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Ways and means to Korean reunificationDispatch 8 from the 6th Jeju Forum for Peace & Prosperity, May 27-29
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승인 2011.05.30  09:05:27
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▲ From left, Lee Geun, Mark Clements Minton, Walter Klitz, moderator Kwak Seung Jun, Changhe Su, Evgeny Afansiev, and Masao Okonogi. Photo by Darryl Coote.

On May 29, the final day of the 6th Jeju Forum for Peace & Prosperity, a panel of six experts on inter-Korean relations and human rights spoke about the possibility of a single Korea during the sixth Plenary Session, “Korean Reunification and New Opportunities.”

Keynote speaker Lee Geun, professor of the Graduate School of International Studies at Seoul National University, said that due to the gap of some 70 years since the peninsula was a single country, younger generations of South Koreans view the North as a foreign country.

“The concept of reunification is not a very natural concept anymore,” Lee said.

Lee argues that because of this situation, reunification will be very difficult; therefore he calls for the idea of reunification to be that of “a creative destruction,” which means instead of a single divided country becoming whole again, two countries integrate and become one.

The problems he foresees after the uniting of the two Koreas will not be the monetary costs which are so often discussed he said, but the “social, cultural, and psychological costs and benefits of reunification,” from merging the two, very different and distinct societies.

“I think that we could hardly be at a more unpromising time to be discussing reunification,” said Mark Clements Minton, president of the Korea Society, because South Korea is in “the worst diplomatic situation in over a decade.”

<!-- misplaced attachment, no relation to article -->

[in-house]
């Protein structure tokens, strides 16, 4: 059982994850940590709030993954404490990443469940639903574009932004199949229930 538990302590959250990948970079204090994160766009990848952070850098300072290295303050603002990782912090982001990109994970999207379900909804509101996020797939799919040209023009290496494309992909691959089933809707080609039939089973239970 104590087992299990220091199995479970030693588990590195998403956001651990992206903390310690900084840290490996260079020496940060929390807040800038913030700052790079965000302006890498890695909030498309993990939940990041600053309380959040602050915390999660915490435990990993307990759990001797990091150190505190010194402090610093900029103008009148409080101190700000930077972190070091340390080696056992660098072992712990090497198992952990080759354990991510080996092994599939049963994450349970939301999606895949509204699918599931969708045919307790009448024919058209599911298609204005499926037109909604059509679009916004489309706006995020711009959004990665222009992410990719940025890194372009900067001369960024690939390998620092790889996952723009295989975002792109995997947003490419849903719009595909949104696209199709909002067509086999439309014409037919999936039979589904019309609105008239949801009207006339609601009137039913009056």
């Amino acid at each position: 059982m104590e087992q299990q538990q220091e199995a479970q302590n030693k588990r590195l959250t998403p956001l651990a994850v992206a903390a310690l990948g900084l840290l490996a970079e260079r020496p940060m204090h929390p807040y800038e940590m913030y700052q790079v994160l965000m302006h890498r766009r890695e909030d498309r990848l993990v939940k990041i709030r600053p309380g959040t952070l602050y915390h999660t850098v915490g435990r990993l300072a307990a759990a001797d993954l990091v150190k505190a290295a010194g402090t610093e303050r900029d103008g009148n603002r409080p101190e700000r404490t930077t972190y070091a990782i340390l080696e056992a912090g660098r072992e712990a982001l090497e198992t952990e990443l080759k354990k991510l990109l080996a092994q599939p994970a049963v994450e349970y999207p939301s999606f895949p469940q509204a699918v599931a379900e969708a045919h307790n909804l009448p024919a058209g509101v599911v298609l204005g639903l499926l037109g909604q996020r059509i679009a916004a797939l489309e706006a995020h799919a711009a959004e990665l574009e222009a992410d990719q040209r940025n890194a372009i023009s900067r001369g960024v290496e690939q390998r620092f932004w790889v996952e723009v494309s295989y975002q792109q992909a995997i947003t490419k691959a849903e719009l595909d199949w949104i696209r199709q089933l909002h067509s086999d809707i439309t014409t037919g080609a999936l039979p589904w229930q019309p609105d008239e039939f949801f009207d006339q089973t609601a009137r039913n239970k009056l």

Minton says that due to the disappointments in negotiations at the six-party talks and the four-party talks, “it may be useful to look at our problems in dealing with North Korea in a different way.”

He suggests the creation of initiatives that directly deal with issues at the core of the inter-Korean divide.

“There seems no reason that a Pyongyang institute in Seoul or a Seoul institute in Pyongyang manned by former North South diplomats who have temporarily resigned from their official status … or perhaps supplemented by academic experts,” said Minton. This would address those core inter-Korean issues like the lack of a public display of mutual recognition and of the broken channel of communication, he said.

Walter Klitz, who had recently returned from North Korea, said “In order to achieve a peaceful reunification from my point of view it is strongly required to interrupt the loop of recrimination and to renounce the use of force.”

Klitz, director of the Friedrich Naumann Foundation for Liberty, referred to the visiting tours to Keumgangsan as a success in inter-Korean relations because “it is important to keep memories alive,” but he suggested this sort of cooperation could extend further into an economic realm.

The revenues generated from the Keumgangsan tours, he said, “are almost dispensable,” when considering China imported 4.6 million tons of coal from North Korea and 80,000 tons of molybdenum, which is used to create technology products.

“For a high tech country like South Korea this might be very interesting to deal with North Korea on Natural resources,” said Klitz.

Evgeny Afansiev, director general of the Ministry of Foreign Affairs of the Russian Federation’s Personnel Department concurred that presently the idea of reunification is less optimistic than a decade ago: “I would suggest if you look back on to this period so our panel would be more correctly be called reunification, not new opportunities but lost opportunities.”

He mentioned an anecdote from the 2000 North-South Summit, when Kim Jong Il reportedly only understood 70 percent of what South Korean President Kim Dae Jung said. “[This] shows how deep this difference between the two Korean states is,” said Afansiev.

For reunification to occur, he said, there needs to be international support, political elites in both Koreas and, most importantly, “support of the majority of the people in both states.”

Masao Okonogi, emeritus professor at Keio University’s Faculty of Law and Graduate Studies, stated that the situation as of late has changed since North Korea now has a nuclear program. Speaking in Korean, he asserted that due to the North’s relationship with China, it will not merge with its southern neighbor.

“China is trying to lead North Korea towards a new economy,” he said, and the way to counter this is to “increase economic relationships with North Korea.”

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